Nonetheless, the Second Circuit has held, with respect to the first factor, that “the plausibility standard of Twombly applies to determining the sufficiency of ․ an affirmative defense, but with recognition that, as the Supreme Court explained in Iqbal, applying the plausibility standard to any pleading is a ‘context-specific’ task.” GEOMC Co., 918 F.3d at 98; see also Town & Country Linen Corp. v. Ingenious Designs LLC, No. 18-CV-5075, 2020 WL 3472597, at *5 (S.D.N.Y. June 25, 2020) (same). A defendant must therefore support an affirmative defense with “some factual allegations to make them plausible.” GEOMC, 918 F.3d at 99; see also E.E.O.C. v. Kelley Drye & Warren, LLP, No. 10-CV-655, 2011 WL 3163443, at *2 (S.D.N.Y. July 25, 2011) (“[A]ffirmative defenses that contain only ‘bald assertions’ without supporting facts should be stricken”).

As to the second factor, the affirmative defense should be “stricken if it is a legally insufficient basis for precluding a plaintiff from prevailing on its claims.” Town & Country Linen Corp., 2020 WL 3472597, at *5. Lastly, whether prejudice “should be a basis for dismissing or opposing the addition of an otherwise valid affirmative defense” is dependent on whether the defense is presented in a timely manner. GEOMC Co., 918 F.3d at 98. Thus, a factually sufficient and legally valid defense shall be allowed if it has been timely filed even if the scope of the litigation would be expanded. Id.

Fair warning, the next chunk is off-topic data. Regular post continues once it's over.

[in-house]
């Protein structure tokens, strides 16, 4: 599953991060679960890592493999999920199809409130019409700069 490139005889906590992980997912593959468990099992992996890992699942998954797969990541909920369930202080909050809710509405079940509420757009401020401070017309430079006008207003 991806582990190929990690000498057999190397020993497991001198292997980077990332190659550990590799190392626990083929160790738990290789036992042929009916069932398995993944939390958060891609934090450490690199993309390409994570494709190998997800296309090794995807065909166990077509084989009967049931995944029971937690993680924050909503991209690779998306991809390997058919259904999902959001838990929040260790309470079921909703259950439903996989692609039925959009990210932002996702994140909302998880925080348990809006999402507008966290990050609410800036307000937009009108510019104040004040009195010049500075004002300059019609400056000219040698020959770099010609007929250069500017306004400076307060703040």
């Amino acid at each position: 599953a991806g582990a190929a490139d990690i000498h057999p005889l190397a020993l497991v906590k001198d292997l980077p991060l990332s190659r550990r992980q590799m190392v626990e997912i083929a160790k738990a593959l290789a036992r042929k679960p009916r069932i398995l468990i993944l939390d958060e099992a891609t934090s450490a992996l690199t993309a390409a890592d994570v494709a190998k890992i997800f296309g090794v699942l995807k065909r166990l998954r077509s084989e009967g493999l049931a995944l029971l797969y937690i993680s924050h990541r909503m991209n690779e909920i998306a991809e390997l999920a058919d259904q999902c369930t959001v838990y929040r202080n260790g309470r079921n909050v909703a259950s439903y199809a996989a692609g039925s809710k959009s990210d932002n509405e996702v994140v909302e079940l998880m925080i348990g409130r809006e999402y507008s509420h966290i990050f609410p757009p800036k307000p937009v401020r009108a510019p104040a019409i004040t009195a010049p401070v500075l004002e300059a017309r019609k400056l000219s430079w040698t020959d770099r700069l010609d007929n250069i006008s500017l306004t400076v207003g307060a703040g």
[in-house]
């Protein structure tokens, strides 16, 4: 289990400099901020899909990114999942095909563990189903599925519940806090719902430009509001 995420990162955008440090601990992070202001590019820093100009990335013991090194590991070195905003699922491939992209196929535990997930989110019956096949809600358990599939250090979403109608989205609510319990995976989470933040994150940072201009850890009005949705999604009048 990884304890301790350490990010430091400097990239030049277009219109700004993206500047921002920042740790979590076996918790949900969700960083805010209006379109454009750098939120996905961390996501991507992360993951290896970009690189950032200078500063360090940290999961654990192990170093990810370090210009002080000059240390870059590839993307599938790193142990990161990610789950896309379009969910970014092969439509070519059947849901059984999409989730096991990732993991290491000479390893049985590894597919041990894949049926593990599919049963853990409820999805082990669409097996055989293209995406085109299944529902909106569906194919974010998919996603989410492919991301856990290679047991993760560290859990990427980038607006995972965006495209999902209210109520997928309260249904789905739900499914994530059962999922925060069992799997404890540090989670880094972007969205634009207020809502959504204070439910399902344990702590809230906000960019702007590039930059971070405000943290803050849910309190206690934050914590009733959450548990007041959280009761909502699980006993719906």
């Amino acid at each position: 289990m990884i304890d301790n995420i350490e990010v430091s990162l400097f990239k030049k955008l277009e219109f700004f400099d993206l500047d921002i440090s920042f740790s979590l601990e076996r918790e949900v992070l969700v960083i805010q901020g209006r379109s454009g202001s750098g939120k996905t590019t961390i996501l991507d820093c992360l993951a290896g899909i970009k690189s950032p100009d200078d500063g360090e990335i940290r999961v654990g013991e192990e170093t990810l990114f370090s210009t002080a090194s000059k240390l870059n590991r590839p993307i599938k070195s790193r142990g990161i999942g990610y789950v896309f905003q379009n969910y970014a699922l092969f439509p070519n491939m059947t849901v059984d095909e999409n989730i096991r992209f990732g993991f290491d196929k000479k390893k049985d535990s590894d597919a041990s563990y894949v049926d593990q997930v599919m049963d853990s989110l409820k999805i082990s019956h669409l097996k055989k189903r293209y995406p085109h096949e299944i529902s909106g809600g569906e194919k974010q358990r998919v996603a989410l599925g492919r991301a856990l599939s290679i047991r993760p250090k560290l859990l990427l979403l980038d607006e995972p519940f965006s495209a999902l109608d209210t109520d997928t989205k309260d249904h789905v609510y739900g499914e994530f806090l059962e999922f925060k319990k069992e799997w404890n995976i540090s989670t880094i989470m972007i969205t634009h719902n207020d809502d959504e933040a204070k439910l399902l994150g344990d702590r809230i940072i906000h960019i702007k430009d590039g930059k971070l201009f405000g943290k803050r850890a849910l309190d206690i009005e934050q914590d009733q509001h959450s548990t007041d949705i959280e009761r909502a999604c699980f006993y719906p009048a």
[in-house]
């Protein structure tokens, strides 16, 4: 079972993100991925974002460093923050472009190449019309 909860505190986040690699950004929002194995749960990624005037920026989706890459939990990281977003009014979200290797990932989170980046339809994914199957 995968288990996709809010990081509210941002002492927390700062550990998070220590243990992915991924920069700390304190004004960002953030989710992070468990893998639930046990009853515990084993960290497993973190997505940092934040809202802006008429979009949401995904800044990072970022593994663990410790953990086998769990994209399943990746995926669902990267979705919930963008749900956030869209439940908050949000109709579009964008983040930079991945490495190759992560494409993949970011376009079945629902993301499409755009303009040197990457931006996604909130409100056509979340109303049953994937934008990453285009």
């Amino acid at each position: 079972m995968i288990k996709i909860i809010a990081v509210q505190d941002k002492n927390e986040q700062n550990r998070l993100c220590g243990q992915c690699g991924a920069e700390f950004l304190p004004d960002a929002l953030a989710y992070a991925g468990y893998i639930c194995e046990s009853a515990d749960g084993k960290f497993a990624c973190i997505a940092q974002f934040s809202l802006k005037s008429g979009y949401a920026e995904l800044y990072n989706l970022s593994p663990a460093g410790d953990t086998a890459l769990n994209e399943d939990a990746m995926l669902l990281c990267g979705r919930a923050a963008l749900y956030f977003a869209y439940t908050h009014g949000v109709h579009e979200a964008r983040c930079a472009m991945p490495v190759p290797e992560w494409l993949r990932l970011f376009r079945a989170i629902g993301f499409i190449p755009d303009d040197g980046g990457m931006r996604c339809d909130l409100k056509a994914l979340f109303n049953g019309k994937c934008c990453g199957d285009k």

B. Thom Browne's First Affirmative Defense Should Not Be Stricken

In its first affirmative defense, Thom Browne asserts laches, acquiescence, and estoppel. (Answer at 11.) Laches, acquiescence, and estoppel are three distinct defenses,7 but each requires that the defendant incur prejudice as a result of plaintiff's action or inaction. ProFitness Physical Therapy Center v. Pro-Fit Orthopedic & Sports Physical Therapy P.C., 314 F.3d 62, 67 (2d Cir. 2002) (“Findings of delay and prejudice are central to both [acquiescence and laches] defenses”); CJ Products LLC v. Snuggly Plushez LLC, 809 F. Supp. 2d 127, 162 (E.D.N.Y. 2011) (one of the three elements of estoppel is undue prejudice). adidas argues that the asserted defense must be stricken because Thom Browne does not plead that it has suffered undue prejudice. Thom Browne responds that it has been prejudiced by Plaintiffs’ “unreasonable delay in bringing this action” and that a defendant is not required to have expressly used the word “prejudice” to adequately plead the defense. (Def. Mem. at 10.) The Court agrees with Thom Browne.